Now, I completely understand that authors get their characters and they know, from the word go, if a character is gay or straight. The same way the author knows if the character is white, black or of racial descent. And I’m not asking for the authors to change a character’s sexuality or the colour of their skin to please us.

I’m just asking if we could have more LGBT novels which are compelling and have engaging characters.

And as for love (seeing as this is Love Month) is that everyone deserves love. Love isn’t a physical thing, but something deeper that crosses boundaries. Whether that be gender, racial descent or sexuality.

So, to everyone who’s in a relationship, I hope you enjoyed Valentine’s Day and enjoy the rest of the year with your loved one. If you are single, treat yourself and love yourself.


  1. Hi there :-)

    Great blog! I have a question about this post. I am a writer of YA fiction and both my books have a LBGT characters in them. I am basically paranoid about 'doing it wrong' though because I really don't want any LGBT reader to feel offended by my writing. As you said, I always try to make all my characters 'real'- they will always have more to them than whether they are gay, straight, male, female etc. I hope they are likeable characters in themselves.

    Here is my question. In one of my stories there is a gay, male character who attempts suicide. He is a lovely and interesting person who lives in a small rural town and who finds it impossible to come out because of the latent homophobia in his family, hos school and the area in which he lives. His depression is not caused by being gay, it's caused by that sense of isolation he feels.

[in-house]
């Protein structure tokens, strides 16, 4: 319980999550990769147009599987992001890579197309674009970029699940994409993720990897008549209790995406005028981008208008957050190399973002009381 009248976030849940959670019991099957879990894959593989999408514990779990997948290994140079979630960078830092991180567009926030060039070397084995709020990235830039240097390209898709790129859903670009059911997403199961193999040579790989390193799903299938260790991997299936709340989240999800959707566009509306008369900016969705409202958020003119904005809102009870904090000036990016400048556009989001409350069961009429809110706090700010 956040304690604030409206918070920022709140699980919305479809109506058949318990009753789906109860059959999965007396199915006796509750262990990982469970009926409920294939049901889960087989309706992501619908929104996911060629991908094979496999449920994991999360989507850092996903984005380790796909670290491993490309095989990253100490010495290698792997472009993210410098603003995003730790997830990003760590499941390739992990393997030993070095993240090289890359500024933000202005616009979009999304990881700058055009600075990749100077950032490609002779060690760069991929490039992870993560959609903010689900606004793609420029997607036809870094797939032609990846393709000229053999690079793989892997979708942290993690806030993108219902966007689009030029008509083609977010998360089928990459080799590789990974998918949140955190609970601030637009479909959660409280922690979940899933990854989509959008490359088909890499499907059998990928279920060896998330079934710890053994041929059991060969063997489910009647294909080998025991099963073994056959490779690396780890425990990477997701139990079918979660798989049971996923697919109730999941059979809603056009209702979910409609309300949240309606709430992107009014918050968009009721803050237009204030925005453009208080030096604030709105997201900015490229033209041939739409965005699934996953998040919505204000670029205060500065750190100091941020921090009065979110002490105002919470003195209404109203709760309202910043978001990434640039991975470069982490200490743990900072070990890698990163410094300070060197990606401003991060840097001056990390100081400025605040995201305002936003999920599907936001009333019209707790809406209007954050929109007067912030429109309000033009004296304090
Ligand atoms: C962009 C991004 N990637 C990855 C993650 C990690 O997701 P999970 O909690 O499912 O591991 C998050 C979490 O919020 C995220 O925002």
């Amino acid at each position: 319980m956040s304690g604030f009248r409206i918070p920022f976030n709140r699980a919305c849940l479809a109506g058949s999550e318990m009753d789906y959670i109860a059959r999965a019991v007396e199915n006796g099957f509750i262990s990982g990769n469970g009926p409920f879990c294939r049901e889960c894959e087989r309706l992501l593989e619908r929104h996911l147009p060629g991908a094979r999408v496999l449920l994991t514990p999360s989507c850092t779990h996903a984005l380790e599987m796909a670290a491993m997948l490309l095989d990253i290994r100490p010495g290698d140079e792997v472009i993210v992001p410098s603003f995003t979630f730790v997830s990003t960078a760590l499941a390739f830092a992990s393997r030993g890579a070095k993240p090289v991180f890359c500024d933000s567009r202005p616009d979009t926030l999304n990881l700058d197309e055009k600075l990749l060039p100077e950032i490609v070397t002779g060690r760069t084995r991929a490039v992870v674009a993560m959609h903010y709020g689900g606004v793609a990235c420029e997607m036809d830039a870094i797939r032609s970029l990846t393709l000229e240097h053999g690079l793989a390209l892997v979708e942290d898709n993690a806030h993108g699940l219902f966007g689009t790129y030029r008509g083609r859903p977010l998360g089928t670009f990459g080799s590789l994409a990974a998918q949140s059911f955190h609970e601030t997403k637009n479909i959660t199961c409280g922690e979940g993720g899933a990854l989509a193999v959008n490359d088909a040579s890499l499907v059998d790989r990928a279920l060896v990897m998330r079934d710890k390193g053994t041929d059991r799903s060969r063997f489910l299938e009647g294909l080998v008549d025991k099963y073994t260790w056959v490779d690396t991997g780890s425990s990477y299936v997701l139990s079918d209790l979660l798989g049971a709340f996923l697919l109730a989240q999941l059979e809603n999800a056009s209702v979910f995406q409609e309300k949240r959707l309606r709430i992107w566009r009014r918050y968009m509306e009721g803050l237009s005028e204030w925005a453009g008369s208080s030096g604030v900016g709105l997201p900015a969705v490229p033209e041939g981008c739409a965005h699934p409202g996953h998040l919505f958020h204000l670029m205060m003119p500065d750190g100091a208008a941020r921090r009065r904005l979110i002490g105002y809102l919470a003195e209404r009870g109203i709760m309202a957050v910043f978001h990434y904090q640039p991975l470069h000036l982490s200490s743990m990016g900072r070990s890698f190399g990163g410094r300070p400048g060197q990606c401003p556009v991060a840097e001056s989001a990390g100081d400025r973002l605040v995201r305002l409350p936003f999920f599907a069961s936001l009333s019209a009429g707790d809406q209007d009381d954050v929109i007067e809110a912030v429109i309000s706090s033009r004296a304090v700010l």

I really wanted to write that story given the many 'real life' examples of young men who have committed suicide for similar reasons, and also because I know of a similar story that happened close to home.

    I'd love to hear your thoughts about that. i agree all stories featuring LGBT characters shouldn't have to involve tragedy or depression and my 2nd story has a character who is happy with his sexuality and has supportive friends and parents. But everyone is different and I am really concerned about the kids who aren't happy and wondering who will tell their story.

    Love to know your thoughts. thanks again for this post.

  2. Fantastic post! I completely agree with you, books should not be any more or less sucessful just because there's and LGBT character in it! Like, how does it make a difference?! Thanks for writing this!

  3. This is an awesome post! As a writer, I feel like a character's sexuality shouldn't be an issue-- characters are people, and all people are different.

  4. Thanks for writing this post! I completely know what you mean. I recently read Steam-Powered 2: More Lesbian Steampunk Stories, and it was awesome, because the stories were not just about people being lesbians, just as most books are not about people being straight. They were great steampunk stories in which the main characters were lesbians. We definitely need more of that.

  5. Thank you for this wonderful post Andrew! I couldn't agree with you more, that I'd like to see more LGBT characters in stories, but not at the risk of wedging them just for the sake of it!

  6. Brilliant post Andrew! I agree with everything you've said! :D